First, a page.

Time to adapt to 'Peak Oil' time
PUBLISHED: 10:31 14 July 2008 | UPDATED: 09:17 10 June 2010
The phenomena that were supermarkets blossomed in the 1960s with vacant factories and warehouses being used for the pile them high, sell them cheap concept. It was possible only because of the cheap transport of bulk products to a central distribution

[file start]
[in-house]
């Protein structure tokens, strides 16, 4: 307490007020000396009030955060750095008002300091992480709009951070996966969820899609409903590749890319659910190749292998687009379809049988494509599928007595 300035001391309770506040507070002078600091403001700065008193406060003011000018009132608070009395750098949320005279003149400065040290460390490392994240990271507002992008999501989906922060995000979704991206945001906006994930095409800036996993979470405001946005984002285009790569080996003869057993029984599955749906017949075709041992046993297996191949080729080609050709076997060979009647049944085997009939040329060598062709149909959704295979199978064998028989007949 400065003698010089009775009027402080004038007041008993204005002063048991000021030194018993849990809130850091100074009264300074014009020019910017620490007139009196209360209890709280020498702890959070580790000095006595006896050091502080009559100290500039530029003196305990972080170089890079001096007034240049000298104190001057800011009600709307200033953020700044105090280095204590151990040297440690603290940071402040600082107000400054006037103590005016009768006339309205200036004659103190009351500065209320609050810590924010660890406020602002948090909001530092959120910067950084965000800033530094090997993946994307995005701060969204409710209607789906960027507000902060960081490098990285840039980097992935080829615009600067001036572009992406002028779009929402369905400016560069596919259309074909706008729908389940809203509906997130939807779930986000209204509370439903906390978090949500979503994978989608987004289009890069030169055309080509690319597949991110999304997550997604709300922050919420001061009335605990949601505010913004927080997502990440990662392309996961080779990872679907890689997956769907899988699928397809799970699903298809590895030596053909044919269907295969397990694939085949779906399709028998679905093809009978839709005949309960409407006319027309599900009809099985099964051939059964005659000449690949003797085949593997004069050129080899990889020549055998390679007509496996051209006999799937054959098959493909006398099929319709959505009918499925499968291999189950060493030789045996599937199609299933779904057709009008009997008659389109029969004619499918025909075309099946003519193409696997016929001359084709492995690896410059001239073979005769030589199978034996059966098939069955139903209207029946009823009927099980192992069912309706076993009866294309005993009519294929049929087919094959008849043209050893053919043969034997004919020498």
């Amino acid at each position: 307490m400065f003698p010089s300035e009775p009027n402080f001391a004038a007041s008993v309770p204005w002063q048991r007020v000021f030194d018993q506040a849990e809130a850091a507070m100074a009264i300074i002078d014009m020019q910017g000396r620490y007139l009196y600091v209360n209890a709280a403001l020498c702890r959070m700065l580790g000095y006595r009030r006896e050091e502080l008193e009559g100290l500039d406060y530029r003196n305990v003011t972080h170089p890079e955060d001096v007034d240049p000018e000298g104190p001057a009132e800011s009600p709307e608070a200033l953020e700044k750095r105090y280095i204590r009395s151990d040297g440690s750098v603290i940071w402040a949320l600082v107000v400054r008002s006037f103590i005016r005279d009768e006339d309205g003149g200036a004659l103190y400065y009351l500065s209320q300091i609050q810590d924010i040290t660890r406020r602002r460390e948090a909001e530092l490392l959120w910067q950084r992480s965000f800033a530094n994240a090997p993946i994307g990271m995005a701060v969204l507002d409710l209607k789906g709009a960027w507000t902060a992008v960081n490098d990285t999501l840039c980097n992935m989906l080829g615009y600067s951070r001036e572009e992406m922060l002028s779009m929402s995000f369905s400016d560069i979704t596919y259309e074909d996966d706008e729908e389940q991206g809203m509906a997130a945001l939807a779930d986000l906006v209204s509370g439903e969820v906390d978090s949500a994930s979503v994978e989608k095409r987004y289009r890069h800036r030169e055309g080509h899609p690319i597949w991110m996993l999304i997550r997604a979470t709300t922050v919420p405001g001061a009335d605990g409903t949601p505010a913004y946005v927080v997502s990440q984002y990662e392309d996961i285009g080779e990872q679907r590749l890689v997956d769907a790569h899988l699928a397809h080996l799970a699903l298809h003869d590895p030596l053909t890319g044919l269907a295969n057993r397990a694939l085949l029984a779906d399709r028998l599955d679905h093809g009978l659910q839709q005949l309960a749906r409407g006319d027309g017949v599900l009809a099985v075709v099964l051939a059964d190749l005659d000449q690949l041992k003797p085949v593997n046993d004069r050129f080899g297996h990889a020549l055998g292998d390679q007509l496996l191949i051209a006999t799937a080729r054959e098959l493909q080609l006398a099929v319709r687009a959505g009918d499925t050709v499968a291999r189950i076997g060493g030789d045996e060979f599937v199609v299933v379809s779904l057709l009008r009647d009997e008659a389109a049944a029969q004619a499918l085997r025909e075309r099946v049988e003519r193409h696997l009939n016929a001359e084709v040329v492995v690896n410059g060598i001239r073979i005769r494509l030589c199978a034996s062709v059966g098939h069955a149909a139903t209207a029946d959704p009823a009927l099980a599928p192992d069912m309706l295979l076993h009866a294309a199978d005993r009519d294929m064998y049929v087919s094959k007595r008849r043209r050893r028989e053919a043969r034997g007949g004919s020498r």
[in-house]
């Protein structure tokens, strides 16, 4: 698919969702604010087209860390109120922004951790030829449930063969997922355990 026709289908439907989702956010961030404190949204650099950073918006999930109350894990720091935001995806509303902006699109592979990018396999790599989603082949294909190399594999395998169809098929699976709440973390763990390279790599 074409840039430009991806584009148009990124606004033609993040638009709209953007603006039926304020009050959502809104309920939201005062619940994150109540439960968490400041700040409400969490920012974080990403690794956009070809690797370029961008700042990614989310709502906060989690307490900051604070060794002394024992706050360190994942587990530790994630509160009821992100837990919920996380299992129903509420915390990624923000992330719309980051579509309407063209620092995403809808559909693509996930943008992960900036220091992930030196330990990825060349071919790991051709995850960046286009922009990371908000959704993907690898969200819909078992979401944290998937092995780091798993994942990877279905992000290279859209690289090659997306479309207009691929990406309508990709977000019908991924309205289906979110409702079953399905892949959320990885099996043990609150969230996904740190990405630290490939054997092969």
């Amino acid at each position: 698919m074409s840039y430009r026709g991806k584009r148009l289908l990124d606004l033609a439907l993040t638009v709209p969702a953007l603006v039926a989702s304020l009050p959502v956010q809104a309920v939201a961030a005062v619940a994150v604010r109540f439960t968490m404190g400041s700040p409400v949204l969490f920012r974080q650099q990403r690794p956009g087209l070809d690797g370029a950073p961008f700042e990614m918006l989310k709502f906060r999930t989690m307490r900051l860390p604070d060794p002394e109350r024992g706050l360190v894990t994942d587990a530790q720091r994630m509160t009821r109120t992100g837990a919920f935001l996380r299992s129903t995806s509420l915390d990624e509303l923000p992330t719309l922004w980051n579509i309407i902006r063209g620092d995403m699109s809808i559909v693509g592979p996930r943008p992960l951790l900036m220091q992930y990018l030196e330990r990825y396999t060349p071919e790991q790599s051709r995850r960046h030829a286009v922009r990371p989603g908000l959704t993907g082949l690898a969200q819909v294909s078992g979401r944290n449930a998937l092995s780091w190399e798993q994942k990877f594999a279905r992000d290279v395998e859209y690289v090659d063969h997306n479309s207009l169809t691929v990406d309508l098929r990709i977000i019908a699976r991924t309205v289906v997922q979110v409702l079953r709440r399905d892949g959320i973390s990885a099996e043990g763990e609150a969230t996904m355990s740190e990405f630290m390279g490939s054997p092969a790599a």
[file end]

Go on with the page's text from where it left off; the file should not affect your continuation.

The phenomena that were supermarkets blossomed in the 1960s with vacant factories and warehouses being used for the "pile them high, sell them cheap" concept. It was possible only because of the cheap transport of bulk products to a central distribution centre from processing and packaging plants and then on to the supermarkets themselves. That era of cheap transport and long distance distribution has ended.Supermarket food carries the largest carbon footprint in food miles of all UK freight. The pollution and congestion are unsustainable, and now, with "peak oil" reached and supplies rapidly diminishing, the viability of the supermarket bubble is about to burst.Progressive councils are planning for the "post oil" era now. In fact, that was the message from the Local Government Association seminar on the implications of "peak oil" (the high point in global oil production before its subsequent rapid decline).What of the "yesterday's men and women" at East Devon District Council, still with their "preferred partners" planning for even more supermarket-generated pollution, congestion, chaos and global warming?Building on flood plains, obscuring historic landscapes, and destroying local businesses. (The National Retail Forum states that "every time a large supermarket opens in an area, on average 276 jobs are lost "net loss".) Exmouth cannot sustain that magnitude of job losses. Progressive councils are preparing for "post oil" now and committing to the Transition Towns philosophy of small, local and energy-lite. For example, in transport, Exmouth will need a goods siding for its railway. That could replace the lorry park, post oil.Small local shops and local industry attending to local needs will create local jobs for local people and reduce transport. Can EDDC adapt to progressive thought? I doubt it. They have not in the past. Keith W Richardson, 26 Willow Avenue, Exmouth.